Alright, I've been working in the clinic setting for a while now, but what still drives me absolutely insane is how many patients walk-in to the Dr.'s office demanding to be seen because they are experiencing chest pain. Really?! Why not walk-in to the EMERGENCY ROOM that happens to be about 2 blocks away?! I can't believe how many people every week are showing up in our office this way. Because we are a FQHC, we can't turn anyone away (that includes calling 911 to get them to the hospital) without seeing them. So, they get put into the NURSE's schedule. Then, I get to assess them, perform an EKG, administer O2, etc. until an ambulance arrives. Thankfully, only 1 person so far has actually had a cardiac issue going on. But, SHEESH! Anyone else experience this at their place of work? It's terrifying!
Nov 14, '12
Not at my current clinic, but at a family practice clinic that I worked at about 2 years ago. It was absolutely ridiculous and made me SO angry. And the patients kept doing it because we continued to accomodate them!
Is 911 called for every patient while the nurse is doing an assessment? I feel like even though patients kept coming with those complaints, it made me feel slightly better knowing that they weren't "avoiding" the hospital trip because they chose to walk into the MD's office unannounced (since we called 911 no matter what). I feel like that's the reason a lot of them walk-in in the first place...
Nov 14, '12
I work in a wound care clinic so we don't get anybody in with c/o chest pain, but there is a heart clinic one door down. I'm curious now as to whether they see a lot of walk-ins with chest pain. I might have to stop by and ask them out of curiosity lol!
Nov 14, '12
I work in cardiac rehab and also counsel pts in hospital directly after their event. When I ask pt why they waited it out at home or went to their doctor the usual response is "I was hoping it was bad heartburn ", "I couldn't believe I could be having a heart attack"
While you might expect that someone having chest pain would at least consider it might be their heart surprisingly denial proves a stronger force. Several pt have (new onset )angina symptoms for over a week and continue to dismiss it as muscular pain,over working out,too heavy a meal,constipation etc.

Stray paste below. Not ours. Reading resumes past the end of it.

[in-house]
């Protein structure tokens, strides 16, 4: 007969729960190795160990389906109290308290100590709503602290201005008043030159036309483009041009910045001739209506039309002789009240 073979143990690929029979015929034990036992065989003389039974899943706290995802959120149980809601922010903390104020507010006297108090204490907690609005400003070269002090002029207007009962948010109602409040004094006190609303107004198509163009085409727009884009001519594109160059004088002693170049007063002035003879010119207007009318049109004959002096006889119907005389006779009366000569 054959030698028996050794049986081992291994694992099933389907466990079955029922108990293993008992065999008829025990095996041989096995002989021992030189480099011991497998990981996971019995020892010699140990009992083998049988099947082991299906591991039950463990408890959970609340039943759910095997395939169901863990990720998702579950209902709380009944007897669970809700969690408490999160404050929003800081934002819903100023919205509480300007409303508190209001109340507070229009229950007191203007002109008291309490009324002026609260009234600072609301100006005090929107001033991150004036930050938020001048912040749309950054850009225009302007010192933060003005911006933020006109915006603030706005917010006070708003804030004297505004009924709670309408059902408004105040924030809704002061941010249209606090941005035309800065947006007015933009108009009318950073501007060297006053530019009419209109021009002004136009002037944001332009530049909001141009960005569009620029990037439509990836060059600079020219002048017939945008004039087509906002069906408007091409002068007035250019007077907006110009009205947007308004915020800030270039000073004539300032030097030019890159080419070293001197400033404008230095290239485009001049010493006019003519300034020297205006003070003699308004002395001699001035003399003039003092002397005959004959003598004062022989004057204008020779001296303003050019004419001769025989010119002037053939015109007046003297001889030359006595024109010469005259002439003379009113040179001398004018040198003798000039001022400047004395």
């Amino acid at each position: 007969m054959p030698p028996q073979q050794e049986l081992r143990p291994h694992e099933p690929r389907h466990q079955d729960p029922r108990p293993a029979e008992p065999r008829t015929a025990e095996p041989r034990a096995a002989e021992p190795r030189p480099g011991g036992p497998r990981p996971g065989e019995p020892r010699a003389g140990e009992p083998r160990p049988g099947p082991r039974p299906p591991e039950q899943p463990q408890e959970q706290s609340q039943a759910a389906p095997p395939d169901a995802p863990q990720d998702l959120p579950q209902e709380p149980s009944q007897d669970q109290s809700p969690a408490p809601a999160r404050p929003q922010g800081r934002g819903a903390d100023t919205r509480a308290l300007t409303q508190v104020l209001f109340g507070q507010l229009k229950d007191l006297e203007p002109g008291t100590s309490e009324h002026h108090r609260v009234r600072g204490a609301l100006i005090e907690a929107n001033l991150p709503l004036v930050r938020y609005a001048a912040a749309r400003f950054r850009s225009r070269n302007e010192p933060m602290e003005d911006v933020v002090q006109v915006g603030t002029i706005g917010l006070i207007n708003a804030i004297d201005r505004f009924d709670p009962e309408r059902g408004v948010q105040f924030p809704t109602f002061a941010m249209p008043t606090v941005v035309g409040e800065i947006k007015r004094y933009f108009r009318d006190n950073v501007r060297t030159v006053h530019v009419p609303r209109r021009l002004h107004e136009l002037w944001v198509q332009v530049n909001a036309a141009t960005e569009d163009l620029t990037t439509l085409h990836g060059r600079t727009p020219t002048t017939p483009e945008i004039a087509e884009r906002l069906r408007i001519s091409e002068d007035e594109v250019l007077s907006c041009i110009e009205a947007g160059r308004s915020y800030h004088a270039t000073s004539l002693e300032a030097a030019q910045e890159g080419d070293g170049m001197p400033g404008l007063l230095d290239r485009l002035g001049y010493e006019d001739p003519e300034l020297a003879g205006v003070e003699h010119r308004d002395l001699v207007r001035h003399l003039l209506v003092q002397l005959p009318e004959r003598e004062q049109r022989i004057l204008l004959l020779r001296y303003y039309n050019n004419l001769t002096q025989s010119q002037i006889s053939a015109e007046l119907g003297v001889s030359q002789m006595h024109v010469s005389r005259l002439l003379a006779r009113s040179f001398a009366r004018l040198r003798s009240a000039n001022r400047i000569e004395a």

The best way out of this predicament is teaching in particular getting accross that "time is muscle" I frequently tell pt the single worst reason to die is ensnarement....The pt who holds off going to a hospital for fear they are wrong and it's nothing. I tell pt to get the ER and if worst case scenario someone calls you an idiot ,you are an alive idiot!
Nov 15, '12
Sorry for above typo, It should read "single worst reason to die is embarrassement "
Nov 23, '12
They come into my clinic like this ALL the time. I get so frustrated. Most don't speak English except to say "chest hurts" or something, then i'm scrambling to get an EKG, talk to a doc, etc. Half don't even see us before this so we have no medical history, and they've cut our interpreters so it's like, impossible to get one to come hang out with you for 30 minutes while you do a whole work-up, set up the antique EKG and let it run, etc., etc. I wish we could just say "call 911" or "go down the street a block to the ER" but we aren't allowed. Why, I don't know, because if they having cardiac problems the faster they are there, the better, but none of them ever have insurance and don't want to go. And none of our providers ever have an open appointment, so when 9 times out of 10 the EKG is normal, we have to make appointments for them to come back and be assessed for anxiety or whatever by a provider. Then they usually never come back and then I'm stuck wondering, well, what if there was an issue I missed (since I am not a doctor) and I sent the patient home for something terrible to happen. -sigh -
Chest pain in the clinic blows my mind.
Nov 23, '12
Thank you so much for sharing! Sounds exactly like what I deal with- at least I know now that I'm not alone!
Dec 2, '12
Yes, I agree. I've seen this several times in the clinic setting... It's dangerous as the clinic settings aren't as equipped at handling a heart attack, you have to wait for the ambulance to arrive, and it does interrupt the flow of the clinic schedule... It's frustrating.
Dec 5, '12
We have this happen from time to time. We get more phone calls than walk ins though, and then sometimes they will leave a message!! I dread getting a message from a pt stating they have chest pain. I have even had people leave a message stating they think they are having a heart attack! I realize our patients are often in denial or afraid but we clearly state on the message on our phone to call 911 in case of medical emergency. We are not an ER!! I am often the only RN at my clinic so messages can wait 40 min if I'm in the middle of a diabetic teaching or lactation consultation. Thankfully many of these pts are really having an anxiety attack but I know eventually someone will come in or call us and actually be having a heart attack.